Context: The Maharashtra Government has asked the district administration to submit a proposal to Renaming of Ahmednagar as ‘Punyashlok Ahilyadevi Nagar’, after the 18th century Malwa queen, Ahilyabai Holkar.
Renaming of Ahmednagar Background
- In August 2022, the Maharashtra Assembly unanimously passed two separate resolutions to rename Aurangabad as Chhatrapati Sambhaji Nagar and rename Osmanabad as Dharashiv.
About Ahmednagar District
- Location: Ahmednagar district is situated in the middle of western Maharashtra.
- Important rivers: Godavari and Bhima Rivers.
- Climate: Hot semi-arid climate and the district known mainly as a drought prone area.
- Important crops:
- Rabbi Jowar, bajra, groundnut, monastery, soybean and moong in Kharif season.
- Jawar, wheat and gram in Rabi season.
- Sugarcane is the major cash crop of the district.
- Ahmednagar district is still known for its identity as a leader in the cooperative sector.
- The district has been a part of some prominent kingdoms, starting from 240B.C, when the vicinity is mentioned in the reference to the Mauryan Emperor Ashok.
- The Rashtrakuta Dynasty, the Western Chalukyas, and then the Delhi Sultanate ruled over the region in the medieval period.
- During Delhi Sultanate period, the rule was not direct, and a revolt by Afghan soldier Alladin Hasan Gangu led to the establishment of the Bahmani kingdom in the Deccan.
- After some time, Ahmednagar (then known as Nizamshahi) became one of the five independent kingdoms to emerge from that empire.
How did Ahmednagar First get its Name?
- In 1486, Malik Ahmad Nizam Shah became the Bahmani Sultanate’s Prime Minister.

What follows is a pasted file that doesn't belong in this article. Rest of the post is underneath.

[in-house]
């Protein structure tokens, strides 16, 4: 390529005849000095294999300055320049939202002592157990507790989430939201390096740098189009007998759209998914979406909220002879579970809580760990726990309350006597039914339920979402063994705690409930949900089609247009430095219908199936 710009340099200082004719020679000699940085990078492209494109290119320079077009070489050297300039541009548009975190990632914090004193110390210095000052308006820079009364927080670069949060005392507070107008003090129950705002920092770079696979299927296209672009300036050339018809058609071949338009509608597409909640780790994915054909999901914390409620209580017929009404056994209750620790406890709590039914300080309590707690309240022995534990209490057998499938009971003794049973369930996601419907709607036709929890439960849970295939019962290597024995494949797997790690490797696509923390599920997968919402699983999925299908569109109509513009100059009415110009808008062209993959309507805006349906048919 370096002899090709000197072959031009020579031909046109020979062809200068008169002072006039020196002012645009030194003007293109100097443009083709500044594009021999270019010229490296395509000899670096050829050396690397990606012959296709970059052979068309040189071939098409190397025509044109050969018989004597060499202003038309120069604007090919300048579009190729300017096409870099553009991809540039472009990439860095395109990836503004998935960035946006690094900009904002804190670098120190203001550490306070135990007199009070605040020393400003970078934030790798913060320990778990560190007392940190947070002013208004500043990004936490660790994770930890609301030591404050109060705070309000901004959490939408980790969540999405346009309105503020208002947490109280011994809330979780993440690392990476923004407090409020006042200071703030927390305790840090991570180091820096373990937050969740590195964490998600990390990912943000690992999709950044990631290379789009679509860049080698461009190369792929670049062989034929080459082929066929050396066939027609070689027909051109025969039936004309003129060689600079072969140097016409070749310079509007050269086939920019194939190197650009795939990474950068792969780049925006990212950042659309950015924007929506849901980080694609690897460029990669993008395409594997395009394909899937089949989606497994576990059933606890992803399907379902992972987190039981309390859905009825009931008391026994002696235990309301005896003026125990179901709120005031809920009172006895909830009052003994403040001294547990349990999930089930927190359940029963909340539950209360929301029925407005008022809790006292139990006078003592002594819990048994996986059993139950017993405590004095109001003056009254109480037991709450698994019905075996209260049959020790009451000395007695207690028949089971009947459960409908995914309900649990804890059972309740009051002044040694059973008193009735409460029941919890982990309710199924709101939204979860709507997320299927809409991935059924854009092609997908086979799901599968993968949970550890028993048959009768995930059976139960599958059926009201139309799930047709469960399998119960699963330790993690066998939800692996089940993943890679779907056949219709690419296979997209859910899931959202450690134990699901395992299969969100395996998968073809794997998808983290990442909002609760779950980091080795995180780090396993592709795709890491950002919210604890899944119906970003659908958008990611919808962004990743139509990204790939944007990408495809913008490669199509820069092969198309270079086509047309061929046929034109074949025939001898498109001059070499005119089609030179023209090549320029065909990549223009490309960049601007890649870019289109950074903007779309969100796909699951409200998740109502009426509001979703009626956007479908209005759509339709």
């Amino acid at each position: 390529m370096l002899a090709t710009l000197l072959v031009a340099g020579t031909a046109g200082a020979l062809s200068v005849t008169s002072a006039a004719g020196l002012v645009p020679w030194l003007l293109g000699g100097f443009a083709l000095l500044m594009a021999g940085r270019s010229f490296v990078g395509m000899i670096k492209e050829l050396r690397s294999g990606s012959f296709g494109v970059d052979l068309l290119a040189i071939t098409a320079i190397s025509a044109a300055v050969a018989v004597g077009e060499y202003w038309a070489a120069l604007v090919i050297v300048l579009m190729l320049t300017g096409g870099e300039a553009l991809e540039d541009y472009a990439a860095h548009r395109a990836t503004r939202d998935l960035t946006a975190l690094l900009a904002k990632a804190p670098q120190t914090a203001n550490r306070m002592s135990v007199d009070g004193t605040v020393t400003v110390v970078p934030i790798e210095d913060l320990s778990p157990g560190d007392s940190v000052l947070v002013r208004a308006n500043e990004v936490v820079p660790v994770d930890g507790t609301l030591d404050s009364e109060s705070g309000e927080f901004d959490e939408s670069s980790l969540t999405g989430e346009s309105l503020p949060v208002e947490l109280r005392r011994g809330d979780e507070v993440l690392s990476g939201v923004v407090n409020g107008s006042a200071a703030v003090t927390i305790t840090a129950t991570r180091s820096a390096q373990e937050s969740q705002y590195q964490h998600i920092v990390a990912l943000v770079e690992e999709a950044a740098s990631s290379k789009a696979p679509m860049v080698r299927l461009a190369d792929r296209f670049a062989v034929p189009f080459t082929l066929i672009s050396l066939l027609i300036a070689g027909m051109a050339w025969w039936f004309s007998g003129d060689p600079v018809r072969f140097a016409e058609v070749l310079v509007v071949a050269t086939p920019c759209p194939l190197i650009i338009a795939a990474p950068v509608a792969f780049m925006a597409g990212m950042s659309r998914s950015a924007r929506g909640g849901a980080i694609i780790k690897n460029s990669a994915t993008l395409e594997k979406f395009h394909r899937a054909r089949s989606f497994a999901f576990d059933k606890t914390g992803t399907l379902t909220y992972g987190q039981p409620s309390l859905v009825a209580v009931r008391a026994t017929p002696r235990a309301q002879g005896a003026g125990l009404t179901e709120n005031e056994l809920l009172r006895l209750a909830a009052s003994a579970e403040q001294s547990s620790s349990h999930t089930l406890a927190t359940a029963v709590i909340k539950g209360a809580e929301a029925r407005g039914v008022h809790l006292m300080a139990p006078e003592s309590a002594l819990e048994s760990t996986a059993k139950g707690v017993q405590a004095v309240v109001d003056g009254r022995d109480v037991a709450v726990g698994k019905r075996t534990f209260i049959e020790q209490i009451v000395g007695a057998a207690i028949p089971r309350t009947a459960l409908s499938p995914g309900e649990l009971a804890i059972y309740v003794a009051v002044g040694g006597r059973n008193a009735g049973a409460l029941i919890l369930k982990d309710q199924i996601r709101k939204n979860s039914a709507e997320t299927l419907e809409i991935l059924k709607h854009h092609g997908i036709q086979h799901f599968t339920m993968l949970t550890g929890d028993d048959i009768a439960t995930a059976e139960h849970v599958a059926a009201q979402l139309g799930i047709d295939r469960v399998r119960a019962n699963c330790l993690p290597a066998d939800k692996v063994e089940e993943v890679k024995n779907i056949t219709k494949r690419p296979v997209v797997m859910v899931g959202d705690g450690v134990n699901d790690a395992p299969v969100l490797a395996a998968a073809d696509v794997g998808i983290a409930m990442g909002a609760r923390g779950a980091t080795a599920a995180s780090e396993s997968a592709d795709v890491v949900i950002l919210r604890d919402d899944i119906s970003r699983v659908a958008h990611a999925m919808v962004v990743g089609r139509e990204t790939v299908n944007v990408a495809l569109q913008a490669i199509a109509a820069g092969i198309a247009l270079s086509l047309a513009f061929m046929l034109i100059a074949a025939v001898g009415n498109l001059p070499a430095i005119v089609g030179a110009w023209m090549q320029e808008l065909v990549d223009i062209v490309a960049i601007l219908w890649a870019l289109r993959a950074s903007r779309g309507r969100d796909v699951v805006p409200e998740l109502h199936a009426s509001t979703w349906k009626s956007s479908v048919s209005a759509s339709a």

- He fought back an attempt by the king to dislodge him from power, and defeated the army of the Bahamani kingdom near Ahmednagar in May 1490.
- Finally, in 1494 he laid the foundation of a city close to where he defeated the army, on the left bank of Sina River, and named it after himself: Ahmednagar.
Who was Ahilyabai Holkar (1725 –1795)?
- Birth: Born in Chondi village of Ahmednagar to the village head Mankoji Shinde, on May 31, 1725, Ahilyabai was one of the few women rulers of Medieval India.
- Emergence as a ruler:
- When she was eight years old, Malhar Rao Holkar, the army commander to Peshwa Bajirao, is believed to have spotted her at a temple service in Chondi.
- Impressed by her devotion and character, he decided to get his son, Khande Rao, married to her.
- Ahilyabai took control of Malwa after her husband’s death in the Battle of Kumbher against the king of Bharatpur in 1754.
- She excelled at administrative and military strategies under the guidance of her father-in-law.
- After the death of her father-in-law and son a few years later, she petitioned the Peshwa to become the ruler, backed by the support of her army.
- Significant Contributions:
- Peace and stability in Malwa: During her reign, Malwa was never once attacked, when at that time the whole of Central India was facing a power struggle. Under her rule, Malwa remained an oasis of stability and peace.
- The city of Maheshwar: Under her rule, the city of Maheshwar became a literary, musical, artistic and industrial centre, and she helped establish a textile industry there, which is now home to the famous Maheshwari saris.
- Temple building: Her role in the restoration of Hindu temples is often emphasized.
- From Gangotri to Rameshwaram, and from Dwarka to Gaya, she spent money on rebuilding temples destroyed under the Mughal rule.
- In 1780, she had the Kashi Vishwanath temple in Varanasi rebuilt, nearly a century after Mughal king Aurangzeb ordered its destruction.
- The Somnath temple, repeatedly destroyed over centuries, was restored in 1783 by the Maratha confederates, with significant contributions from Ahilyabai.
- Apart from temple building, she also supported the construction of resting lodges for travelers, and of public ghats.
- John Keay, the British historian, gave Ahilyabai Holkar the title of ‘The Philosopher Queen’. During her reign, she spread the message of dharma and promoted industrialisation in the 18th century.